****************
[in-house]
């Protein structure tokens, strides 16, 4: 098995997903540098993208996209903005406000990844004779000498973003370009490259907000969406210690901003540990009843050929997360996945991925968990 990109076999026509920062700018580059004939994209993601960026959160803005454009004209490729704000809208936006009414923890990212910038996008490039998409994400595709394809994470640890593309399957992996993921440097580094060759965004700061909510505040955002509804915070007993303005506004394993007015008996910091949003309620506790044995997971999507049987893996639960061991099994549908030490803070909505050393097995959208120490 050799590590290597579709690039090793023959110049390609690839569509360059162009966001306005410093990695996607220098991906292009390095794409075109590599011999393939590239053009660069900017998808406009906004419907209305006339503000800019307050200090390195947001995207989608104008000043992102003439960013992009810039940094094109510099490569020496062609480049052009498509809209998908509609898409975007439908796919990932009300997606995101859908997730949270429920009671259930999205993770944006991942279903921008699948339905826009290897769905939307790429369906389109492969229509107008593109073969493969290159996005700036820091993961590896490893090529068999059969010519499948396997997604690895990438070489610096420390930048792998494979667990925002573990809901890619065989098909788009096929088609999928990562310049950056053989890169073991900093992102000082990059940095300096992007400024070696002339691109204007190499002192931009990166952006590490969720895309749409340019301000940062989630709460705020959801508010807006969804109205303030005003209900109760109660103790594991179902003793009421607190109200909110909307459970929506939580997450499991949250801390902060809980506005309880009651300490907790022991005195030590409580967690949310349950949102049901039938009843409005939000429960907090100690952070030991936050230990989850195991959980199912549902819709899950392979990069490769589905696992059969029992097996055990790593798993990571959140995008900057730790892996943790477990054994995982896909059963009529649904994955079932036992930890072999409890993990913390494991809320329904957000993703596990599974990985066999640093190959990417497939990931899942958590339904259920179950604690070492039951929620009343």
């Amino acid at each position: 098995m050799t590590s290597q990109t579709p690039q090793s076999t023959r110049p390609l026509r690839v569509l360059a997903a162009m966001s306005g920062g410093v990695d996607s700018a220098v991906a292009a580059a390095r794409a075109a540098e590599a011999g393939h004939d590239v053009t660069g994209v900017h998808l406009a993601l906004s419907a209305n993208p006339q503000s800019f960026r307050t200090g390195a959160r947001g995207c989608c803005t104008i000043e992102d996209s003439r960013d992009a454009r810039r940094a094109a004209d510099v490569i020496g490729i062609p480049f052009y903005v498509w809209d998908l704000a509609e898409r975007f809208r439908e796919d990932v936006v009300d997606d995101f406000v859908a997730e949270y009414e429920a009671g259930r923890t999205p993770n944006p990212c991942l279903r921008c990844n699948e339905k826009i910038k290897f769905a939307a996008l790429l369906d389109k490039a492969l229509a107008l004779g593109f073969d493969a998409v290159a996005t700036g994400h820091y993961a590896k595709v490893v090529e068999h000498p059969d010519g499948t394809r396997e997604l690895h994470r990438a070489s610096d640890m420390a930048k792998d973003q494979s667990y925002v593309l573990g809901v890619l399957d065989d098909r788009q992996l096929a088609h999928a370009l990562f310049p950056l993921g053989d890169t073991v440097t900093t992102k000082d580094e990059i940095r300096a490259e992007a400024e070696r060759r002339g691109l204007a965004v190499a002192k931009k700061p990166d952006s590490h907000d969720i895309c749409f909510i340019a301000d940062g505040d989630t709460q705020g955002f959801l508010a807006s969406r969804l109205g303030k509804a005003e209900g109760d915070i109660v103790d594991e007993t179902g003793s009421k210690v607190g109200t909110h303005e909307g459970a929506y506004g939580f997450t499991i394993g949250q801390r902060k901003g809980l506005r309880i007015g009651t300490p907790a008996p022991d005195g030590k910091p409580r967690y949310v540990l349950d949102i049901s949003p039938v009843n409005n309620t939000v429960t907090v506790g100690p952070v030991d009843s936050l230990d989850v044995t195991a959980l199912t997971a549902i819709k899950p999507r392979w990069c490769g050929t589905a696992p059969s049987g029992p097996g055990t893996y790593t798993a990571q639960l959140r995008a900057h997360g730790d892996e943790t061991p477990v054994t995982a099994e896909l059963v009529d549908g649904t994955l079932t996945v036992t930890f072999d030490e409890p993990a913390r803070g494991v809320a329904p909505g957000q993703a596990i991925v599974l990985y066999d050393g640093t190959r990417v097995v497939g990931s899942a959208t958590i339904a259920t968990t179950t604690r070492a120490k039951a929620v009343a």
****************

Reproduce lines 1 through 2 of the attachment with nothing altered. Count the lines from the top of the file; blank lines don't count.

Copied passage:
[in-house]
């Protein structure tokens, strides 16, 4: 098995997903540098993208996209903005406000990844004779000498973003370009490259907000969406210690901003540990009843050929997360996945991925968990 990109076999026509920062700018580059004939994209993601960026959160803005454009004209490729704000809208936006009414923890990212910038996008490039998409994400595709394809994470640890593309399957992996993921440097580094060759965004700061909510505040955002509804915070007993303005506004394993007015008996910091949003309620506790044995997971999507049987893996639960061991099994549908030490803070909505050393097995959208120490 050799590590290597579709690039090793023959110049390609690839569509360059162009966001306005410093990695996607220098991906292009390095794409075109590599011999393939590239053009660069900017998808406009906004419907209305006339503000800019307050200090390195947001995207989608104008000043992102003439960013992009810039940094094109510099490569020496062609480049052009498509809209998908509609898409975007439908796919990932009300997606995101859908997730949270429920009671259930999205993770944006991942279903921008699948339905826009290897769905939307790429369906389109492969229509107008593109073969493969290159996005700036820091993961590896490893090529068999059969010519499948396997997604690895990438070489610096420390930048792998494979667990925002573990809901890619065989098909788009096929088609999928990562310049950056053989890169073991900093992102000082990059940095300096992007400024070696002339691109204007190499002192931009990166952006590490969720895309749409340019301000940062989630709460705020959801508010807006969804109205303030005003209900109760109660103790594991179902003793009421607190109200909110909307459970929506939580997450499991949250801390902060809980506005309880009651300490907790022991005195030590409580967690949310349950949102049901039938009843409005939000429960907090100690952070030991936050230990989850195991959980199912549902819709899950392979990069490769589905696992059969029992097996055990790593798993990571959140995008900057730790892996943790477990054994995982896909059963009529649904994955079932036992930890072999409890993990913390494991809320329904957000993703596990599974990985066999640093190959990417497939990931899942958590339904259920179950604690070492039951929620009343």